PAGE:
Book Challenges and Bans are on the Rise in Public Schools

Why are books continuing to be banned in public schools? During Banned Books Week, we asked Dunbar librarian Summer Perry her thoughts.

Banned or challenged books are books that have been deemed inappropriate to read by parents, library patrons, religious groups, or students. When it comes to books, a “challenge” is an attempt to remove or restrict materials, and a “ban” is the removal of those materials from school curriculum and the school library collection.

Banned Books Week held from Sept. 18-24 celebrates the freedom to read, and encourages people to inform themselves about censorship.

Dunbar librarian Mrs. Summer Perry said that she staunchly believes students should have the freedom to choose what they want to read about.

“Being a librarian is encouraging and defending the rights for people to choose what they want to read– especially in high school where students are forming opinions,” she said. “Just because you find something offensive, doesn’t mean we need to pull it from the shelves and not have anyone read it. There are a lot of topics in the library that anyone could find offensive.”

Being a librarian is encouraging and defending the rights for people to choose what they want to read

— Mrs. Summer Perry

Dunbar’s SBDM (School-Based Decision Making) council has a policy in place to handle situations at the school. It states that someone challenging a book first needs to read the book, and then cite specific reasons why the book should not be in the PLD library. Once the challenge is presented to the school, it goes to a committee to decide if the book needs to be pulled from the shelves. 

“Some districts do not have the same policies we have where each individual book has to go through a process,” Mrs. Perry said. “Librarians are realizing we need strong policies and procedures in place for challenged books.”

Many parents are concerned about their children reading “inappropriate” content or offensive subjects. Books that deal with LGBTQ+ issues have been the most challenged in recent years.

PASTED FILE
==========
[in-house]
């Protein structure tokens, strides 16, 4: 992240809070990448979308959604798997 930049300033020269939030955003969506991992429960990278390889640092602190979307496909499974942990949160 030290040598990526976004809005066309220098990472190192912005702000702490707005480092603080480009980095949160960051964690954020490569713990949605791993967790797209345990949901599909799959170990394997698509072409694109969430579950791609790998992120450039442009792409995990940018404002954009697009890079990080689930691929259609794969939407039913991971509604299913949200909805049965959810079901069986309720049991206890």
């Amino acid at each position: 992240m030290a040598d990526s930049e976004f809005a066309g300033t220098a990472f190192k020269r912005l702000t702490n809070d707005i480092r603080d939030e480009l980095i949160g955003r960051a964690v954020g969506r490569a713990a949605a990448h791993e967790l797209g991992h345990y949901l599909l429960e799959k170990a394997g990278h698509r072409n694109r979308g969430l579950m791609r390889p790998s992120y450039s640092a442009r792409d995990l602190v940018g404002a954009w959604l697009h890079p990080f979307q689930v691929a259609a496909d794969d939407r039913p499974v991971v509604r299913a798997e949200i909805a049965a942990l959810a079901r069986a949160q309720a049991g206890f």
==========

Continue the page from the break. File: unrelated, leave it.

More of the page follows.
“Everyone needs representation here,” Mrs. Perry said. “We have students anywhere on the LGBTQ spectrum, so it’s like telling a student that your lifestyle and your feelings are not valid, and you will not be represented in my library.” 

The popular book, To Kill a Mockingbird, has been challenged in other schools for controversial topics of race and adult themes. Dunbar English teacher, Mrs. Amber Faris, continues to teach To Kill a Mockingbird, regardless of the banning in other schools. 

To Kill a Mockingbird is an excellent novel to pair with more modern young adult novels that tackle similar subjects with more diverse characters,” Mrs. Faris said. “ It allows students to see judgment through different lenses of race, class, gender, stereotypes, and the American court system and does so with historical accuracy. The book teaches empathy in a relatable way.”

Mrs. Perry agrees that books can teach students more than content.

“Reading and fiction build the empathy part of the brain,” she said.

PLD Lamplighter polled Dunbar students to find their views on banning books. In this poll, 90% of students claimed banning books does not protect kids and 52% of students claimed books should not be banned.

“There is no point,” said junior Meher Saini. “It is going to be learned and acknowledged anyway so why should the school choose what we learn and when we learn it? In high school [banning books] is unnecessary, people can find anything anywhere. Trying to filter it at school won’t do much.”

Senior Chloe McCain agreed. She said that she thinks banning books is “stupid.”

“I do not think banning a book will hide information from kids. We have the internet. Books should only be banned if they are imposing serious moral indecency and the age group that has access to it cannot handle that type of imprinting of information yet.” 

However, some students do think that books with mature content should have warnings.

“I think that when a book has gore which seems too inappropriate for a young reader, the library should not ban the book but signal a warning on the cover of the book,” sophomore Addison Ingram said. “I believe that kids should be exposed to things that have happened in our history no matter how disturbing. It should be up to the kids and parents to decide whether or not that book should be read.”

Dunbar High School celebrates Banned Book Week by displaying a banned books display in the library for all of September. 

“I make sure students understand that the banned books display is to honor the fact that students can read those books,” Mrs. Perry said. “Education and awareness is the number one thing that I can do as a librarian to support Banned Books Week.”